A neuropsychiatrist deals with two patients traumatised like her by the Second World War and explores the working of human memory both individual and collective.

“To restore the human subject at the centre – the suffering, afflicted, fighting, human subject – we must deepen a case history to a narrative or tale…”

from “The Man Who Mistook His Wife For A Hat” by Oliver Sacks

“… But if we write the history of this period of blood and tears – and I firmly believe we will – who will believe us? Nobody will want to believe us, because our disaster is the disaster of the entire civilized world…”

from “The Holocaust Kingdom” by Alexander Donat


Emma and Frank.

EMMA                            You must be Frank Smith.

FRANK                            Yes, I suppose I must. Yes, of course I am. Yes yes, and you’re…

EMMA                            I’m doctor Bergman. Come in and sit down. Tell me in your own words what seems to be the problem.

FRANK                            Well, doctor, I… now that’s funny, I… You must be standing in for doctor Ellis – he’s off on his holidays, is he? I think it must be you that Anna saw – when was it? Two or three years ago now. Seems like yesterday… No, must be more, must be more. Funny how time slips away… We were very impressed with your diagnosis. Laryngitis, you said. And there we were thinking she just had a bit of a sore throat – always so fragile, Anna, even in the finest weather, the slightest little chill… where was I?

EMMA                            Where indeed? I think you were going to tell me what the matter is.

FRANK                            No no, that’s your job, you’re the doctor. Where’s old Ellis off to this year then? Bognor again? Or Brighton? Anna and I had the most wonderful week in West Wittering, before the war, must be – God, must be five, six years ago now. Long walks on the beach, not a soul in sight, the wind whistling round our ears. We told them we were married. Nobody knew. Nobody about. Hardly the height of fashion, West Wittering, but that’s what we wanted. We didn’t want to meet anyone. We didn’t want to mix. We were a world unto ourselves. Bugger Bognor, we said. Blast Brighton. Let’s get away from it all and walk in the wind in West Wittering… Or was it East Wittering? Such a nice man, doctor Ellis, don’t you think? Always a kind word for everyone, nothing too much trouble for him, great bedside manner.


EMMA                            Actually it was a doctor Phillips sent you to me.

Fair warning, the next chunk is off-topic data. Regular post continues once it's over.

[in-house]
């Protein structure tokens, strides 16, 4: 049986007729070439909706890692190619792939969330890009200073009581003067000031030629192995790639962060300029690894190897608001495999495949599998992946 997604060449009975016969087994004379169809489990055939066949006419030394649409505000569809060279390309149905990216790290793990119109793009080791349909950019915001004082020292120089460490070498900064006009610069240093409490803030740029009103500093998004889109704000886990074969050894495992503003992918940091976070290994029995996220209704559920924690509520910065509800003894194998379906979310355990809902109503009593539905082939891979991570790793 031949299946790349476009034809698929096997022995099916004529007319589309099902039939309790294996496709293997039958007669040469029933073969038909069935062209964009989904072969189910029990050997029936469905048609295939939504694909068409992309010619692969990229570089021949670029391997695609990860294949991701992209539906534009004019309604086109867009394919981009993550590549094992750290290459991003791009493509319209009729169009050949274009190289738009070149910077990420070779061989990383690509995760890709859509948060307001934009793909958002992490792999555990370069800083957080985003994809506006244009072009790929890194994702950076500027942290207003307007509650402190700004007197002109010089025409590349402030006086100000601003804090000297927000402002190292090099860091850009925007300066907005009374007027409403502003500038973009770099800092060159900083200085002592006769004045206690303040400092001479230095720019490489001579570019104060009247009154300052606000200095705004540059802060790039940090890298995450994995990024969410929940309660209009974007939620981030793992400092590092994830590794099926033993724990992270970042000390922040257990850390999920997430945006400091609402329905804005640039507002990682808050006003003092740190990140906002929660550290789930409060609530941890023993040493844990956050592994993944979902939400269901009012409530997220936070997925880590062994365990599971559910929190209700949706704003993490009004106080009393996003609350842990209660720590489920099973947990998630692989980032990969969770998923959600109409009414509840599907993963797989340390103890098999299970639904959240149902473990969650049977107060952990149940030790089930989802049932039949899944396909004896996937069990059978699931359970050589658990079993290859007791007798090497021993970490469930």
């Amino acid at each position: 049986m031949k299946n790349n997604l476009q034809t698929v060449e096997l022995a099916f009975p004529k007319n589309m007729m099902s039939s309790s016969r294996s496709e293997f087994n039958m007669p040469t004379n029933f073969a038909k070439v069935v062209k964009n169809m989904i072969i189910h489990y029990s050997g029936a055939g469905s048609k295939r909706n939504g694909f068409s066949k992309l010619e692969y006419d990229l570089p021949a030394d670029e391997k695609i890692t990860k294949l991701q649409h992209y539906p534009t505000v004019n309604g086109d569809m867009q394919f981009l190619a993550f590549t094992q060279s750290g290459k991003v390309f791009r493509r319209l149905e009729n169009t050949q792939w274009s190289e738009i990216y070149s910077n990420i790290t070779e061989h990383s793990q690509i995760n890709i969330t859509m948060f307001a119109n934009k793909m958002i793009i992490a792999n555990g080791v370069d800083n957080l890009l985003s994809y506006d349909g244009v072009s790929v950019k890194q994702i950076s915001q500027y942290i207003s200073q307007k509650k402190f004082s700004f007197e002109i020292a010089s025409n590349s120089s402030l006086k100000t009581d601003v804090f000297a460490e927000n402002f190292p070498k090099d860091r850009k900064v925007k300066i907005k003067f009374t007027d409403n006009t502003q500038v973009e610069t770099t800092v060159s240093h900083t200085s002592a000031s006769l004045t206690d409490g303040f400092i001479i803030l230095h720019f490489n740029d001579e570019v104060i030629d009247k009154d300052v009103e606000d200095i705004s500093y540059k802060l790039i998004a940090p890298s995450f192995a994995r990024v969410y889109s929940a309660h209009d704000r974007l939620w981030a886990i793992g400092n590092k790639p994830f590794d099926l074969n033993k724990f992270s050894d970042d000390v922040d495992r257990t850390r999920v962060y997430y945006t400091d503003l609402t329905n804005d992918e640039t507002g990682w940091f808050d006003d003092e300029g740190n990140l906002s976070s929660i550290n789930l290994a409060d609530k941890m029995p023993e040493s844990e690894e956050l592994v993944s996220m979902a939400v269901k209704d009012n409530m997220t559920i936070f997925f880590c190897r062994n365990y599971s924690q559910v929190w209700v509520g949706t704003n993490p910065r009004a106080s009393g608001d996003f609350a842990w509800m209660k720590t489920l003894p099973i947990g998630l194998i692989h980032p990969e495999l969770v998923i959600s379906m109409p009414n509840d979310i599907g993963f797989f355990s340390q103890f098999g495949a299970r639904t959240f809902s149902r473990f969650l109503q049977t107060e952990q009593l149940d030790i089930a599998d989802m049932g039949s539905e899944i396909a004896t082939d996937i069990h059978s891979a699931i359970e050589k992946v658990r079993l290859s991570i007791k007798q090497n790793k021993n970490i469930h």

FRANK                            How’s that? I don’t quite… Is he a small fellow, with glasses?

EMMA                            He’s a general practitioner in Dover, who looked after you there, do you remember? He recommended you come to me.

FRANK                            I’ve never been to Dover in my life. What would I want with Dover? Give me West Wittering any day. Damn Dover… Ah, now wait a minute… of course – that’s where aunt Beth moved to when uncle Harold died – how is Beth? I haven’t seen her in…

EMMA                            In how long?

FRANK                            Let me see, must be… I was still in short trousers… must be going on ten years…


EMMA                            So you have no memory of Dover. What about Bognor? You mentioned Bognor just now. What do you remember about Bognor?

FRANK                            Nothing. We didn’t go to Bognor. We went to West Wittering. Or maybe East Wittering. May have been Worthing, but certainly not Bognor. You’d have to ask doctor Ellis about Bognor.

EMMA                            This doctor Ellis, where does he practise?

FRANK                            Where…? Well, here… doesn’t he?

EMMA                            Where exactly is “here” for you?

FRANK                            What do you mean, where is here? Here is here. Where do you think it is?

EMMA                            What town are we in?

FRANK                            Well, Teddington, of course… Aren’t we?… That’s not it, is it? This isn’t doctor Ellis’s surgery… Are we still out there? I thought I was back, I… Am I still out in the camp?

EMMA                            What camp?


You appear to be having a few problems with your memory, Mister Smith. It’s playing tricks on you. That’s why you’re here. I’m a neuropsychologist, I take a special interest in cases like yours. You can stay here with us. This is a home for people like you.

FRANK                            You mean I’m a nutcase? I’m round the bend, is that what you’re saying?

EMMA                            Not at all, you’re perfectly sane as far as I can see. Only your memory has been playing tricks on you. Can you tell me the last things you remember before coming here?

FRANK                            Last thing I remember… Last thing I remember, after the boats, is… the action, actually seeing some action at last… Soon find out who your real friends are… Ginger, Taf, Tinker – well, Tinker never found out who his friends were… Yes, we’re going into this…

EMMA                            This what?

FRANK                            This… camp.


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